• Aphids: Aphids can be red, green, yellow, or brown and come in a variety of colors. They are typically fairly simple to identify, regardless of hue. Spray some dish soap and warm water onto the leaves, then wipe them down and give them a last rinse.
  • Mealybugs: A second, more frequent pest of the money tree, mealybugs are easily identified by the layers of white, fuzzy wax they secrete. Again, washing the leaves in a little soapy water and wiping them off is the easiest approach to get rid of them.
  • Spider mites: Spider mites are quite small, and you probably won’t even notice the harm they do until the leaves start to wilt, curl, and fall off. If your plant has spider mites, the first thing to do is thoroughly rinse it in the shower or with a hose. You should shift your money plant at this moment! After that, to get rid of the mites, apply neem oil or an insecticidal soap. It frequently requires multiple applications.
  • Scale: Because they conceal themselves as plant growths, scale insects can be hard to spot. Use a mixture of water and insecticidal soap to fight scale if your money tree does become infested. Spray on daily for a few days until the issue is resolved.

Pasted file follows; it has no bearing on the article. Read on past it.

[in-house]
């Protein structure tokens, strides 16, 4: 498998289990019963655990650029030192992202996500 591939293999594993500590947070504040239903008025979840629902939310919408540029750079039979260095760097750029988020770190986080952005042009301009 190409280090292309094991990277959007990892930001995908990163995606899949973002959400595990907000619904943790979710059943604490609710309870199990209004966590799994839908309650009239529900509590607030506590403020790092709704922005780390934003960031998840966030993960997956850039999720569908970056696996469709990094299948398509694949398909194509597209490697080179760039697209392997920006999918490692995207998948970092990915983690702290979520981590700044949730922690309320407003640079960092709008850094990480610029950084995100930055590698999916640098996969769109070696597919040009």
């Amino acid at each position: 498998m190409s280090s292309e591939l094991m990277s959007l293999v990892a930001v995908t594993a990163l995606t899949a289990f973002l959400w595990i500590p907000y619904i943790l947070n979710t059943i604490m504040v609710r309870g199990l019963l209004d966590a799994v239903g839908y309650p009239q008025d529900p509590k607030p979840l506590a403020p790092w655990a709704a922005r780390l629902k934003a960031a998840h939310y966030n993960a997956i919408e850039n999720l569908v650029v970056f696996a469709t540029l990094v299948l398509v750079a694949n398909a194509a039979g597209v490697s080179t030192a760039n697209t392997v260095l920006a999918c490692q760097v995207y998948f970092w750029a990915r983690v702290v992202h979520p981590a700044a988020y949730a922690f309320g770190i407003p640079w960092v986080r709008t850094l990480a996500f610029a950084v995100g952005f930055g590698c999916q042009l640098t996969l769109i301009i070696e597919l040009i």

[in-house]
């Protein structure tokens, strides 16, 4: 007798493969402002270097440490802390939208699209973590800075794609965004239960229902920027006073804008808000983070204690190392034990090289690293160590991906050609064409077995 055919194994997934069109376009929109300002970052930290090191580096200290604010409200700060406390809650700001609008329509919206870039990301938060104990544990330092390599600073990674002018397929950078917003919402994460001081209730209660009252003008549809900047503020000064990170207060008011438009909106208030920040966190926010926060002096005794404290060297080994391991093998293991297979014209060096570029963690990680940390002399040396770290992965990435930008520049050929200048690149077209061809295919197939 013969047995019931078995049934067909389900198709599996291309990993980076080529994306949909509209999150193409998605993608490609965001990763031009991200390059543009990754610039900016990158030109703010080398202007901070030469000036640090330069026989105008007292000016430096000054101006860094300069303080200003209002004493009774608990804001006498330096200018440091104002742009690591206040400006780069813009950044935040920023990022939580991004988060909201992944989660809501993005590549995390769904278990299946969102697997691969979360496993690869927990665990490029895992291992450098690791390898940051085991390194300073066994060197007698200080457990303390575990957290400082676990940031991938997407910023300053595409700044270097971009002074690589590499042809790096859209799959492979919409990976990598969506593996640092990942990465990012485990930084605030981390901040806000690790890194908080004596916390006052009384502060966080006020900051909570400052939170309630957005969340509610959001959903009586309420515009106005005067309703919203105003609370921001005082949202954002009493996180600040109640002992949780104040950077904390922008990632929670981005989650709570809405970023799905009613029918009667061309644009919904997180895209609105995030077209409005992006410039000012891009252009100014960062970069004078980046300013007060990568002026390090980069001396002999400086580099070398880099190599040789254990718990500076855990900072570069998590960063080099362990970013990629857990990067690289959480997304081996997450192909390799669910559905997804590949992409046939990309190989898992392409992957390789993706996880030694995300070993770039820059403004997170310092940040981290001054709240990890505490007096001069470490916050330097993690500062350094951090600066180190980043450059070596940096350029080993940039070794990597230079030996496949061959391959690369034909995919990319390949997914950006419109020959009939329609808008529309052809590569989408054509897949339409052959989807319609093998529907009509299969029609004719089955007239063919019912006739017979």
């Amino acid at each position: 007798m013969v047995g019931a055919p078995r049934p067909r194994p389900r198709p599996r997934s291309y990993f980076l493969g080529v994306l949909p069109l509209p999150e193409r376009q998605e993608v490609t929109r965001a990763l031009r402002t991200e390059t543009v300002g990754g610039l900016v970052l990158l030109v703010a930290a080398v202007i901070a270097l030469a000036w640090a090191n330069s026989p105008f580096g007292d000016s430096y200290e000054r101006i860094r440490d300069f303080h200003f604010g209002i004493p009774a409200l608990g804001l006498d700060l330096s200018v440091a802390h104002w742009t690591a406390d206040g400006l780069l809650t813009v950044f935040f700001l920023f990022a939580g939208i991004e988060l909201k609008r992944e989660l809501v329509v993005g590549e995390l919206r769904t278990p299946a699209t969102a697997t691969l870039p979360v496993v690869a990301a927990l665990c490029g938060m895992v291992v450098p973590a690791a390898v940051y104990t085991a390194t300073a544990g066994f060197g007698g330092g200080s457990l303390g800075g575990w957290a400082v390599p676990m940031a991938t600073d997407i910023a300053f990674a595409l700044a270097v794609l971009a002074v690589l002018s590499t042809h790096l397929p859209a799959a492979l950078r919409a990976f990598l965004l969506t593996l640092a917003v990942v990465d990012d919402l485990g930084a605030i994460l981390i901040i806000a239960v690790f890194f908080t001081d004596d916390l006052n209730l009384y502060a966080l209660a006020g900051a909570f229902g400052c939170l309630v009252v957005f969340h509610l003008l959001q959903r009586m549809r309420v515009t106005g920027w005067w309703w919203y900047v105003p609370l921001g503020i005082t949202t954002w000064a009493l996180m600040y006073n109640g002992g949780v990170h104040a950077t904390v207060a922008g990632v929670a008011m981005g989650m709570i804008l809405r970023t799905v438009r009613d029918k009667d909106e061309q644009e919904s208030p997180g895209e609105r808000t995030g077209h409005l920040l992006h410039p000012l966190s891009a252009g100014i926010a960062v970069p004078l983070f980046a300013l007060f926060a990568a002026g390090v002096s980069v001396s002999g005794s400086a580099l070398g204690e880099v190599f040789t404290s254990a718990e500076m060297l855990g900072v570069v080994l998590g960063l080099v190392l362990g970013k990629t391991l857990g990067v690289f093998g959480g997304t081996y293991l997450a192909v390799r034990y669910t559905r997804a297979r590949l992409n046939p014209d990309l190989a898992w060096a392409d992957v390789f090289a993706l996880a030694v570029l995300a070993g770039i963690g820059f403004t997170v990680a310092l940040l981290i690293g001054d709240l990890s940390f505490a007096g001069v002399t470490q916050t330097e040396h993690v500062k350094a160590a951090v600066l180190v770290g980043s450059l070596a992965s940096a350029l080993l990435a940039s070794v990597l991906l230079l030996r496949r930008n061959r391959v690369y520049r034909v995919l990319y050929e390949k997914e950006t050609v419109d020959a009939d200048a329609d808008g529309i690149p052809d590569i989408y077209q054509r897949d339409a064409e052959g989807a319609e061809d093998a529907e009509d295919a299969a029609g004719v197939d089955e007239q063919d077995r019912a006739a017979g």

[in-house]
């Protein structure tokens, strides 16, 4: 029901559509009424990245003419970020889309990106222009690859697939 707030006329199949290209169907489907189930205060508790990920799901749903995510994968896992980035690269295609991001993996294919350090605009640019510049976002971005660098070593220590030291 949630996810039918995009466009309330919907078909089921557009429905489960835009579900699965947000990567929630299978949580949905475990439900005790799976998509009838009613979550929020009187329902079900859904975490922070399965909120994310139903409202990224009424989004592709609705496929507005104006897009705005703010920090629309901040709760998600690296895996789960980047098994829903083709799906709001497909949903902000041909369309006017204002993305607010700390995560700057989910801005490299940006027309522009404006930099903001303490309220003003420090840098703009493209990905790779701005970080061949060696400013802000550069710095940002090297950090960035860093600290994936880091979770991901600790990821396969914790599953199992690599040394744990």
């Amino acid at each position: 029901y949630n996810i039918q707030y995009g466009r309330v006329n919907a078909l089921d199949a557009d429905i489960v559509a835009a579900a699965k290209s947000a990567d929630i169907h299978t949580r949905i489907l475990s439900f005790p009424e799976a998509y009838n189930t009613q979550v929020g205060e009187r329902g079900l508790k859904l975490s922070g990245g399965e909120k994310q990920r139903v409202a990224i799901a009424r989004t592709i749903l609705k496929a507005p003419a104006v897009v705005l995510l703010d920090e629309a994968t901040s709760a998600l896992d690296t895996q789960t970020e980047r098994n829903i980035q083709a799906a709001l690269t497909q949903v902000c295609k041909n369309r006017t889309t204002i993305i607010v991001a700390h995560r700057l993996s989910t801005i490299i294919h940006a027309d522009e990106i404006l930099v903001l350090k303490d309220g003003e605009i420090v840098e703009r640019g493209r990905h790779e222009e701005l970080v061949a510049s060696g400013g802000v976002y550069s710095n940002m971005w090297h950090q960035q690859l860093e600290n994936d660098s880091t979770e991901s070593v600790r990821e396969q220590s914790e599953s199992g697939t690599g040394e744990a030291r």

What sort of potting soil is required for a money tree?

Although it’s simple to think that all indoor plant soils perform similarly, a variety of factors determine how well-suited particular soils are for particular plants. Discover some of the most crucial aspects to take into account while selecting the ideal soil for your money tree in the following paragraphs.


Money trees thrive best when their roots are moist but not wet because they are accustomed to growing in a tropical environment with high humidity levels. The roots of the plants may rot if the soil is excessively damp.

Select a loose yet rich, well-draining soil to achieve the ideal amount of hydration. Sand and peat-based soils are often those that drain well. To avoid underwatering, it’s crucial that the soil be able to hold onto some moisture. A money tree plant needs to be in a container with a drainage hole in addition to having the appropriate soil.

Nutrients and pH Level

For houseplants to thrive, the three essential macronutrients are nitrogen (N), phosphorus (P), and potassium (K). The balance of these three nutrients is represented by an NPK ratio, which is frequently listed on commercial soil and fertilizers.